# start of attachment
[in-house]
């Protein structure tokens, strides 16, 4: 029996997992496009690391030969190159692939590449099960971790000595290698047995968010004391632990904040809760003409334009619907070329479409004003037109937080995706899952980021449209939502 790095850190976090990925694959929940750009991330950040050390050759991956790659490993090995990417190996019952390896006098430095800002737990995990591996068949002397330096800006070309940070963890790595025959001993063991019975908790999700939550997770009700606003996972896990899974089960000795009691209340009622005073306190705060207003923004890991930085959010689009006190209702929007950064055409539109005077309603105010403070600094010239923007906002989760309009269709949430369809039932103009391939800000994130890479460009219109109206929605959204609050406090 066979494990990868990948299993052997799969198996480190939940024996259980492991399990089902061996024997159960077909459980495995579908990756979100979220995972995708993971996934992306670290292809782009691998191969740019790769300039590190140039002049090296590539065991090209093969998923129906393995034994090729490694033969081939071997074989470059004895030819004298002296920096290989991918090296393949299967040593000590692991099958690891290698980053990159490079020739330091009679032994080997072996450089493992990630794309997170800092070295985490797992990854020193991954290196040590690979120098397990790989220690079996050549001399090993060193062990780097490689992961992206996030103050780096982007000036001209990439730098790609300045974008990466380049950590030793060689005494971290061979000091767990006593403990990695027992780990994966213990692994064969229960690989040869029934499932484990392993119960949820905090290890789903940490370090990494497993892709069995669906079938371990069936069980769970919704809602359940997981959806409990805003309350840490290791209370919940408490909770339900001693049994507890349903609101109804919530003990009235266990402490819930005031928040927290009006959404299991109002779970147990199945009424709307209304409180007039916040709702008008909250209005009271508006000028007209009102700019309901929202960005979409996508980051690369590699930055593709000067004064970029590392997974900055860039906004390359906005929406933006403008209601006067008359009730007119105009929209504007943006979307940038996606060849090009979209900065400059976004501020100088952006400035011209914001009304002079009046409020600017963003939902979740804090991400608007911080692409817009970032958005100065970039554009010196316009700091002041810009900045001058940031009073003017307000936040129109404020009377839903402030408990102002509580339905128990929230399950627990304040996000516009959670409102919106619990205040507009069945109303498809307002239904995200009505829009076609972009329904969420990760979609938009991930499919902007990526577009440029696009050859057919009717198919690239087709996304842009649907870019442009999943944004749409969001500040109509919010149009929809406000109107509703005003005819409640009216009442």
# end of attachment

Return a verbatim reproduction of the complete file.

[in-house]
């Protein structure tokens, strides 16, 4: 029996997992496009690391030969190159692939590449099960971790000595290698047995968010004391632990904040809760003409334009619907070329479409004003037109937080995706899952980021449209939502 790095850190976090990925694959929940750009991330950040050390050759991956790659490993090995990417190996019952390896006098430095800002737990995990591996068949002397330096800006070309940070963890790595025959001993063991019975908790999700939550997770009700606003996972896990899974089960000795009691209340009622005073306190705060207003923004890991930085959010689009006190209702929007950064055409539109005077309603105010403070600094010239923007906002989760309009269709949430369809039932103009391939800000994130890479460009219109109206929605959204609050406090 066979494990990868990948299993052997799969198996480190939940024996259980492991399990089902061996024997159960077909459980495995579908990756979100979220995972995708993971996934992306670290292809782009691998191969740019790769300039590190140039002049090296590539065991090209093969998923129906393995034994090729490694033969081939071997074989470059004895030819004298002296920096290989991918090296393949299967040593000590692991099958690891290698980053990159490079020739330091009679032994080997072996450089493992990630794309997170800092070295985490797992990854020193991954290196040590690979120098397990790989220690079996050549001399090993060193062990780097490689992961992206996030103050780096982007000036001209990439730098790609300045974008990466380049950590030793060689005494971290061979000091767990006593403990990695027992780990994966213990692994064969229960690989040869029934499932484990392993119960949820905090290890789903940490370090990494497993892709069995669906079938371990069936069980769970919704809602359940997981959806409990805003309350840490290791209370919940408490909770339900001693049994507890349903609101109804919530003990009235266990402490819930005031928040927290009006959404299991109002779970147990199945009424709307209304409180007039916040709702008008909250209005009271508006000028007209009102700019309901929202960005979409996508980051690369590699930055593709000067004064970029590392997974900055860039906004390359906005929406933006403008209601006067008359009730007119105009929209504007943006979307940038996606060849090009979209900065400059976004501020100088952006400035011209914001009304002079009046409020600017963003939902979740804090991400608007911080692409817009970032958005100065970039554009010196316009700091002041810009900045001058940031009073003017307000936040129109404020009377839903402030408990102002509580339905128990929230399950627990304040996000516009959670409102919106619990205040507009069945109303498809307002239904995200009505829009076609972009329904969420990760979609938009991930499919902007990526577009440029696009050859057919009717198919690239087709996304842009649907870019442009999943944004749409969001500040109509919010149009929809406000109107509703005003005819409640009216009442």